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Gardens: 8,000 ft2 The garden spaces of the project will be presented like dessert. They are alluring and outwardly expressed on the architecture. Similar to the decoration of icing on a wedding cake, these spaces catch the eye and draw the participants into the project. They are also delicious as they will provide much of the ingredients for the Culinary Institute. Food will be grown in all seasons and the Farmer’s Market currently located in Market Square will be moved the Culinary Institute’s site as a more appropriate venue. The gardens will express information concerning growth processes, food awareness, and harvest.

Vegetable and Herb Garden- 4000 ft2 The bulk of this garden is purely functional to provide food and herbs for the students to use. Seasonal changes and maintenance will be an important aspect of these public gardens. Much will depend on students help, public interest and volunteers. Terrarium/Greenhouse- 2,000 ft2 These spaces will house off-season and hard-to-grow items. They are more linear and decorative expressions of the architecture. Farmer’s Market- 2,000 ft2 The market space will be used year round with booths that can open and close in all types of seasons or weathers.


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School Facilities: 8,000 ft2 These programs are support spaces for the students at the Culinary Institute. They are intended to provide flavor for the learning process. Interesting and inspiring spaces will create this type of environment. Ultimately these programs should provide a feeling of a home away from home, small and personal in scale. Helping students cool down before and after cooking will increase productivity as well as allow the absorption of information. The school facilities should be calm and help encourage mental relaxation and renew the students and faculty.

Offices- 3,000 ft2 Space for administrative and teaching staff to plan, organize, and work. Computer Stations- 1,000 ft2 This technical room will provide a Euro coffee house setting for learning, mingling with other students, and business discussions. Lounge- 500 ft2 Information about the institute as well as message boards and activities will be expressed in this student and visitor area. Locker Rooms/ Restrooms- 1,500 ft2 Changing rooms and rest areas should provide a relaxing and calming effect for the students and faculty.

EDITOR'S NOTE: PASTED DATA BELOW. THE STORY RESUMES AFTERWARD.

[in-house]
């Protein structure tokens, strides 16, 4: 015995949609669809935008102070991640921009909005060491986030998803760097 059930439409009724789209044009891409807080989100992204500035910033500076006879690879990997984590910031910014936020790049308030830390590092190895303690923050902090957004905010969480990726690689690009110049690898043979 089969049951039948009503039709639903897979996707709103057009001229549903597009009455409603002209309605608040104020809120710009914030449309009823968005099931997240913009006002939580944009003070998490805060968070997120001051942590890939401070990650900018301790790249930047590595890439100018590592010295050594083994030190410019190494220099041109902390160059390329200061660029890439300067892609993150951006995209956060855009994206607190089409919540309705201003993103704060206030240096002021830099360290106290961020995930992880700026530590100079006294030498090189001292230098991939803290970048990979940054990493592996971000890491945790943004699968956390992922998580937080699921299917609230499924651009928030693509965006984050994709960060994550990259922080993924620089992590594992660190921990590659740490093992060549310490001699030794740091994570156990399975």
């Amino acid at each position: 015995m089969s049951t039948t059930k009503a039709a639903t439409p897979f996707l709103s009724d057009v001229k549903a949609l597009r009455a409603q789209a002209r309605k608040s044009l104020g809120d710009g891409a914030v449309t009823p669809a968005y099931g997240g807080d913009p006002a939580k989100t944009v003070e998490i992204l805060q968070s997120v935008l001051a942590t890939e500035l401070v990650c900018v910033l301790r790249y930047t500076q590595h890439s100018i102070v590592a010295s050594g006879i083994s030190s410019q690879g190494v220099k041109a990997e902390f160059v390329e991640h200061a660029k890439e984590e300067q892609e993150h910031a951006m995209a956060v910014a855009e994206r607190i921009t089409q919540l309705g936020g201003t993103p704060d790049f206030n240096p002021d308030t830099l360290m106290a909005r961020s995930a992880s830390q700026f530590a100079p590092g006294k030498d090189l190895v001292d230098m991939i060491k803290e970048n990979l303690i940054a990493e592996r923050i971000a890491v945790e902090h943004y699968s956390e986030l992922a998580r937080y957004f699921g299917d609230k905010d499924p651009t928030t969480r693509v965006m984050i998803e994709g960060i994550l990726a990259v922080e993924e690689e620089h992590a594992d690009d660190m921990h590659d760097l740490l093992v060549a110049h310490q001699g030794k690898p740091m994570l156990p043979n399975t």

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Service Spaces: 5,000 ft2 The intent for these spaces is to act as a type of glue that is used by many of the other spaces. As service spaces for the Culinary Institute their main purpose is housing items rather than people for long periods of time. Function is essential for these spaces. They will be experienced quickly, so efficient and fast movement is critical. They should not become closet-like spaces within the design. Flow and transparency will be important in these smaller service like spaces.

Food Storage 3 @ 1,000- 3,000 ft2 Storage for meat and fish in one, produce and other products in the other, and a freezer for frozen goods. Dishwashing and Storage- 1,500 ft2 This station will be an assembly line space for dishes, cleaning, and storage for pots, pans, and other cooking materials. It will house all of the extras for the Culinary Kitchens Loading Docks 2 @ 250- 500 ft2 These two areas need to be large enough for trucks to easily load and unload products. They should be very efficient.


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Inner Workings: 18,000 ft2 These three large spaces represent all the movement in the design. They are the strength and foundation of the building. The parking will be located on the lowest level below the street, out of sight. The mechanical spaces will be hidden and revealed when appropriate. The circulation in the building should encourage people to go that extra mile. Attention to movement in the circulation spaces will be a visual priority. A continuous winding ramp system may encourage this type of movement.